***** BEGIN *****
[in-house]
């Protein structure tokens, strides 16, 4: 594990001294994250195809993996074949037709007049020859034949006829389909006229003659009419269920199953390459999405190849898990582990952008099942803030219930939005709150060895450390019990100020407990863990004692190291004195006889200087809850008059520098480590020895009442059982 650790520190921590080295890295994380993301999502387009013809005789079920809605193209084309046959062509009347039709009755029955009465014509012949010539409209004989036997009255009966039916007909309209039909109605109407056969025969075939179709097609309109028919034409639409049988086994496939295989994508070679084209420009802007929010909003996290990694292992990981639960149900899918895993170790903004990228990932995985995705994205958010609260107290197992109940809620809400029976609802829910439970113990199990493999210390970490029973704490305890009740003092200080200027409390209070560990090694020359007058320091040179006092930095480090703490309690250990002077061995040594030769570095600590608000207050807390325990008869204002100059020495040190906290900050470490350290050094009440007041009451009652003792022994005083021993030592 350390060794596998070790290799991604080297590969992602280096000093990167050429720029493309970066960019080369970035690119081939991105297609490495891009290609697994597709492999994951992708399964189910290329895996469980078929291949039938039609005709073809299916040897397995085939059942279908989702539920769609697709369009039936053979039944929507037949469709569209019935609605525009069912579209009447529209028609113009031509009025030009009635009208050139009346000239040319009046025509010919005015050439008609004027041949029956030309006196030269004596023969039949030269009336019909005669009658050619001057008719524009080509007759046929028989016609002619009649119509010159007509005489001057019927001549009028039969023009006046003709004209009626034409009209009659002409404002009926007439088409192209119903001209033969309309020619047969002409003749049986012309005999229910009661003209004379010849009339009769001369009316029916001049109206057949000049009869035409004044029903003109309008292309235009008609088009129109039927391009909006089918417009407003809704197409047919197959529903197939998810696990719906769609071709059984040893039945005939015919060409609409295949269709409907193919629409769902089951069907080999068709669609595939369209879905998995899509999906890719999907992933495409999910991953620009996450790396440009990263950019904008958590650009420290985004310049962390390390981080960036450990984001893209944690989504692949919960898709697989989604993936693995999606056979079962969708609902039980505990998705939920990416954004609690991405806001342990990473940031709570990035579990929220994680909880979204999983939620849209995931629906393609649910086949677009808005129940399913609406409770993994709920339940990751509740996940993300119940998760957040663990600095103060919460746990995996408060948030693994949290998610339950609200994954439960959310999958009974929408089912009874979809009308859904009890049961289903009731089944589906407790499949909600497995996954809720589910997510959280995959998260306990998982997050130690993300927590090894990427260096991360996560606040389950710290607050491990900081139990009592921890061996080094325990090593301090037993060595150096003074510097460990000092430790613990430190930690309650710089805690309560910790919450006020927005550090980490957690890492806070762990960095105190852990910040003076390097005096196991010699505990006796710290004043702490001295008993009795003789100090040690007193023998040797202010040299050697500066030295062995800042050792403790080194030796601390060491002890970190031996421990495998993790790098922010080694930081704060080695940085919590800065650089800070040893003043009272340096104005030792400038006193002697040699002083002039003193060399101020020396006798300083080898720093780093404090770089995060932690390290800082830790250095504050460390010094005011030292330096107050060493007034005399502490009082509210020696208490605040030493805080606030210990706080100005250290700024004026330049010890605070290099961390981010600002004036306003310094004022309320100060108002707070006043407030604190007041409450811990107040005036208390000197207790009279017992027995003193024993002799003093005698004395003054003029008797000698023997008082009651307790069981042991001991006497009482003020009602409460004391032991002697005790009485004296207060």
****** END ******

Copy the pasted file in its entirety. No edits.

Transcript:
[in-house]
């Protein structure tokens, strides 16, 4: 594990001294994250195809993996074949037709007049020859034949006829389909006229003659009419269920199953390459999405190849898990582990952008099942803030219930939005709150060895450390019990100020407990863990004692190291004195006889200087809850008059520098480590020895009442059982 650790520190921590080295890295994380993301999502387009013809005789079920809605193209084309046959062509009347039709009755029955009465014509012949010539409209004989036997009255009966039916007909309209039909109605109407056969025969075939179709097609309109028919034409639409049988086994496939295989994508070679084209420009802007929010909003996290990694292992990981639960149900899918895993170790903004990228990932995985995705994205958010609260107290197992109940809620809400029976609802829910439970113990199990493999210390970490029973704490305890009740003092200080200027409390209070560990090694020359007058320091040179006092930095480090703490309690250990002077061995040594030769570095600590608000207050807390325990008869204002100059020495040190906290900050470490350290050094009440007041009451009652003792022994005083021993030592 350390060794596998070790290799991604080297590969992602280096000093990167050429720029493309970066960019080369970035690119081939991105297609490495891009290609697994597709492999994951992708399964189910290329895996469980078929291949039938039609005709073809299916040897397995085939059942279908989702539920769609697709369009039936053979039944929507037949469709569209019935609605525009069912579209009447529209028609113009031509009025030009009635009208050139009346000239040319009046025509010919005015050439008609004027041949029956030309006196030269004596023969039949030269009336019909005669009658050619001057008719524009080509007759046929028989016609002619009649119509010159007509005489001057019927001549009028039969023009006046003709004209009626034409009209009659002409404002009926007439088409192209119903001209033969309309020619047969002409003749049986012309005999229910009661003209004379010849009339009769001369009316029916001049109206057949000049009869035409004044029903003109309008292309235009008609088009129109039927391009909006089918417009407003809704197409047919197959529903197939998810696990719906769609071709059984040893039945005939015919060409609409295949269709409907193919629409769902089951069907080999068709669609595939369209879905998995899509999906890719999907992933495409999910991953620009996450790396440009990263950019904008958590650009420290985004310049962390390390981080960036450990984001893209944690989504692949919960898709697989989604993936693995999606056979079962969708609902039980505990998705939920990416954004609690991405806001342990990473940031709570990035579990929220994680909880979204999983939620849209995931629906393609649910086949677009808005129940399913609406409770993994709920339940990751509740996940993300119940998760957040663990600095103060919460746990995996408060948030693994949290998610339950609200994954439960959310999958009974929408089912009874979809009308859904009890049961289903009731089944589906407790499949909600497995996954809720589910997510959280995959998260306990998982997050130690993300927590090894990427260096991360996560606040389950710290607050491990900081139990009592921890061996080094325990090593301090037993060595150096003074510097460990000092430790613990430190930690309650710089805690309560910790919450006020927005550090980490957690890492806070762990960095105190852990910040003076390097005096196991010699505990006796710290004043702490001295008993009795003789100090040690007193023998040797202010040299050697500066030295062995800042050792403790080194030796601390060491002890970190031996421990495998993790790098922010080694930081704060080695940085919590800065650089800070040893003043009272340096104005030792400038006193002697040699002083002039003193060399101020020396006798300083080898720093780093404090770089995060932690390290800082830790250095504050460390010094005011030292330096107050060493007034005399502490009082509210020696208490605040030493805080606030210990706080100005250290700024004026330049010890605070290099961390981010600002004036306003310094004022309320100060108002707070006043407030604190007041409450811990107040005036208390000197207790009279017992027995003193024993002799003093005698004395003054003029008797000698023997008082009651307790069981042991001991006497009482003020009602409460004391032991002697005790009485004296207060």